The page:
FlashCopy is a point-in-time copy of data that enables
Because one size doesn’t fit all, IBM Spectrum Virtualize offers many flexible parameters that can be leveraged to optimize FlashCopy based on your specific environment and workload requirements. In the remainder of the post, I’m going to discuss some key parameters and other factors that play a significant role when you’re planning for an implementation of FlashCopy.
Key parameters for planning FlashCopy on Spectrum Virtualize
When data is copied between a source and a target, it’s copied in chunks known as “grains.” Grain size is determined at the time of FlashCopy mapping creation and can’t be changed later. Supported values are 256KB and 64KB. The 256KB grain size is the default and suited for most situations; however, in some cases you might need to evaluate the best option for you. In an environment like online transaction processing (OLTP), where high input/output is expected during FlashCopy, a 256KB grain size will result in a synchronous copy-on-write to the FlashCopy target volume unless that grain has already been copied to the target. In such cases, a 64KB grain size might be the better option as OLTP block sizes are generally small, and we can avoid copying the whole 256KB chunk when there’s only a few KB change on the source.
Another case could be thin FlashCopy targets, where it’s recommended to match thin volume grain size with grain size of FlashCopy mapping. However, if you have a large number of FlashCopy relations in your environment, you might need to stick to the 256KB grain size as 64KB grains would require more bitmap space in memory.
Copy rate determines the data rate (grains/s or MB/s) at which background copy from the source to the target is attempted. Supported values start with 128KB/s through 2GB/s.
The default background copy rate is 2MB/s. This value may minimize impact to response time for the host system I/O if a copy-on-write occurs, but it may not complete background copies as quickly as desired. Increasing the background copy rate may complete background copy more quickly; however, this can significantly affect response times to I/O from host systems, as you eventually cut down the system resources available for foreground I/Os.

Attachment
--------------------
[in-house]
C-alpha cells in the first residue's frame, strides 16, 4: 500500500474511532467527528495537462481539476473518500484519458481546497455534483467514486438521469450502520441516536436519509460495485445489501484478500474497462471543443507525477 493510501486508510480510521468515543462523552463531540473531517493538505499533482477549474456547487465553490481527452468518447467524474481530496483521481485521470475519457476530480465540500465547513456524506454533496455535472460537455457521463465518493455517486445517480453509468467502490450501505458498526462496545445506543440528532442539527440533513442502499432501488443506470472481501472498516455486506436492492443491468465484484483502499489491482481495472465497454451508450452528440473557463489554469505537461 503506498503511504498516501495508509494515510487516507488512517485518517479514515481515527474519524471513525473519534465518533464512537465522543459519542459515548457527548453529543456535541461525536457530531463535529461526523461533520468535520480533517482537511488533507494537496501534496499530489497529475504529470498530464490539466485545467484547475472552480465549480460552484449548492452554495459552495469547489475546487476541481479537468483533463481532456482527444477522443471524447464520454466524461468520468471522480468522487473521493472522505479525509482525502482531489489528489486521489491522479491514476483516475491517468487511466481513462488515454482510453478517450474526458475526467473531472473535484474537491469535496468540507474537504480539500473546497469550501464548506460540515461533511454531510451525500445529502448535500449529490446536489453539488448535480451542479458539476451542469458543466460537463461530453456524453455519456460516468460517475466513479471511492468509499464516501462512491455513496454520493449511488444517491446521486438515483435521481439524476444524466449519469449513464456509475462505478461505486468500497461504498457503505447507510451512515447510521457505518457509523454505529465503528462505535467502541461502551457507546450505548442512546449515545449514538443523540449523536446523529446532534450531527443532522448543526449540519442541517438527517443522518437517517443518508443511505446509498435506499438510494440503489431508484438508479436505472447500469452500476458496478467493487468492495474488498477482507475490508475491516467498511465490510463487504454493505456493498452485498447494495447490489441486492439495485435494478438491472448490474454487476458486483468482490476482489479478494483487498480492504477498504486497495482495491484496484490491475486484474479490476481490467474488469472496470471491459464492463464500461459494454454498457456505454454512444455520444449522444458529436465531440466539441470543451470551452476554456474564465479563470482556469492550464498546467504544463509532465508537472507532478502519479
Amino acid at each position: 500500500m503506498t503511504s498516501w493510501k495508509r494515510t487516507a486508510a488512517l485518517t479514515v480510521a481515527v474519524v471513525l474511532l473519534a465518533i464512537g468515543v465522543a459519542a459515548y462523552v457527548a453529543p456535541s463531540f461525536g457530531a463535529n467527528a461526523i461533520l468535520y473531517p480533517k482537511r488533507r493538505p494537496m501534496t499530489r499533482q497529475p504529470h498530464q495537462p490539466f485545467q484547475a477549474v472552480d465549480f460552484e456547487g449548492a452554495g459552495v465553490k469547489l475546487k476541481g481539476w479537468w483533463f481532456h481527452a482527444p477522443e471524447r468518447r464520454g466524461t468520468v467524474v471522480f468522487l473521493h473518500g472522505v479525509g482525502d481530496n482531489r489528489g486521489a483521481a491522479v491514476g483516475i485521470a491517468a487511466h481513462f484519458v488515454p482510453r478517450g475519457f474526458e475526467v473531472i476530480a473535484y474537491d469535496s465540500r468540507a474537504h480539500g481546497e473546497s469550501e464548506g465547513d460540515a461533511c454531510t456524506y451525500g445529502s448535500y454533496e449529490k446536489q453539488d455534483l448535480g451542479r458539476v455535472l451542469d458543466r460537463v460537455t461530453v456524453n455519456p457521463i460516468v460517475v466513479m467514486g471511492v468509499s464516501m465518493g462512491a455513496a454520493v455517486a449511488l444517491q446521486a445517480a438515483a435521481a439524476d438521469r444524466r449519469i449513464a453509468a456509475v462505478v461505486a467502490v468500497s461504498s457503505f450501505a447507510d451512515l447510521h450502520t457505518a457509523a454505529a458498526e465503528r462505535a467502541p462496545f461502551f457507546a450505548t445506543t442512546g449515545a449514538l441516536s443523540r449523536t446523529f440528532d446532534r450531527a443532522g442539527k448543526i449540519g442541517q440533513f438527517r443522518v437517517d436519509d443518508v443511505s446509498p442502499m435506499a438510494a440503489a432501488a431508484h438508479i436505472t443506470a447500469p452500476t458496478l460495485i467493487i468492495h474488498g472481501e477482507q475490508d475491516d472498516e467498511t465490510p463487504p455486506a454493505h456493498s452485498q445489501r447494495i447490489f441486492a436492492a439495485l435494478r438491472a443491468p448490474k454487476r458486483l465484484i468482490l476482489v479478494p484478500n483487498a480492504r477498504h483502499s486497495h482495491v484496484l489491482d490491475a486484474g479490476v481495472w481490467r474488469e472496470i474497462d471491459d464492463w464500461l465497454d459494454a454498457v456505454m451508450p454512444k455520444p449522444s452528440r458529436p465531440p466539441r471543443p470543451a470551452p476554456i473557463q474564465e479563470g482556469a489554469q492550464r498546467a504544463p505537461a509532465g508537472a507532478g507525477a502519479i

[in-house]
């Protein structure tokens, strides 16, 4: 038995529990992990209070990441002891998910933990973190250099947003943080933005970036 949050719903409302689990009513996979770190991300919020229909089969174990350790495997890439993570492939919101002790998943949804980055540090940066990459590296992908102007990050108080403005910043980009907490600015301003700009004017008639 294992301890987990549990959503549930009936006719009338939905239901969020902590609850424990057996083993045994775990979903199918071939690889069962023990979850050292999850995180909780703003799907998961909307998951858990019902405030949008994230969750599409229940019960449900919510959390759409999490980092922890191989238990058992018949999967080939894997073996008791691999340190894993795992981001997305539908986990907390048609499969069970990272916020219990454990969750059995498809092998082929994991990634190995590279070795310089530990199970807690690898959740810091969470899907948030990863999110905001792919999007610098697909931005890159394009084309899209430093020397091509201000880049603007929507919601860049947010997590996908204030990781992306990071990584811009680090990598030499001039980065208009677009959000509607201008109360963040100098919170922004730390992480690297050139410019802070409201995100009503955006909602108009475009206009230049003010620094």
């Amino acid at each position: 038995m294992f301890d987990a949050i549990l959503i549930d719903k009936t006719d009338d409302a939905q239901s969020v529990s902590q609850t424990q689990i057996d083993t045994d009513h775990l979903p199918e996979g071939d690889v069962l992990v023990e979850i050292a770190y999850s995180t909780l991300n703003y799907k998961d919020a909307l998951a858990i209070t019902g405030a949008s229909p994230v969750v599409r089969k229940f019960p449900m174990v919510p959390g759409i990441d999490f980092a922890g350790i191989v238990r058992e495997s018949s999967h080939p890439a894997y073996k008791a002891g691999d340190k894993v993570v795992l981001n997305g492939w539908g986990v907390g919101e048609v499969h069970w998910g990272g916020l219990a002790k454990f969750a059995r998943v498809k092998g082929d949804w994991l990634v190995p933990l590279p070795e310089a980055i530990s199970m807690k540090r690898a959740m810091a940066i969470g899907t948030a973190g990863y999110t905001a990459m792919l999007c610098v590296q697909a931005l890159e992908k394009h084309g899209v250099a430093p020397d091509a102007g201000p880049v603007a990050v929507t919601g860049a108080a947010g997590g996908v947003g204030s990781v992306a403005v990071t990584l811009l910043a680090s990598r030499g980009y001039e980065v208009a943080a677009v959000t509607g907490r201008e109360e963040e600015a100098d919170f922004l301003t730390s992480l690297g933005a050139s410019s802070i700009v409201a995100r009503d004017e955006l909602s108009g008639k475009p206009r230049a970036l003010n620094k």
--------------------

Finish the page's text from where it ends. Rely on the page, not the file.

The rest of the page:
If there’s no SLA or dependency associated with the background copy completion, it’s advisable to keep the copy rate to default. Should a need arise to increase the background copy rate, it requires a careful study of system load and system resource utilization first.
A slow target can impact the performance of source volumes. Yes, you read it right. If a target is slow enough to handle copy-on-write rate, data will be held in cache until the source volume grain gets copied to the target. This will eventually overload the cache and lead to cache miss affecting overall host I/O response time. Therefore, irrespective of SLAs around FlashCopy completion time, it’s important to size the target for performance to cater copy-on-write I/Os fast enough to minimize the impact on the source. If there are any SLAs around background copy, then consider evaluating the workload during the FlashCopy window and consider grain size and copy rate together as inputs for target sizing.
Data flow among the source and the target volume’s preferred nodes occurs through node-to-node connectivity. Therefore, it’s advised to keep both source and target volume on the same node to avoid traffic on inter-node links. Also, always place target volumes on a different pool than its source to avoid any potential issues on the source due to I/Os on target.
My team has observed significant benefits and improvements if FlashCopy is planned based on the parameters outlined above. Add FlashCopy as an important factor while discussing your requirements with IBM so that you get most out of it.
If you need any assistance in planning a FlashCopy implementation, reach out to IBM Systems Lab Services.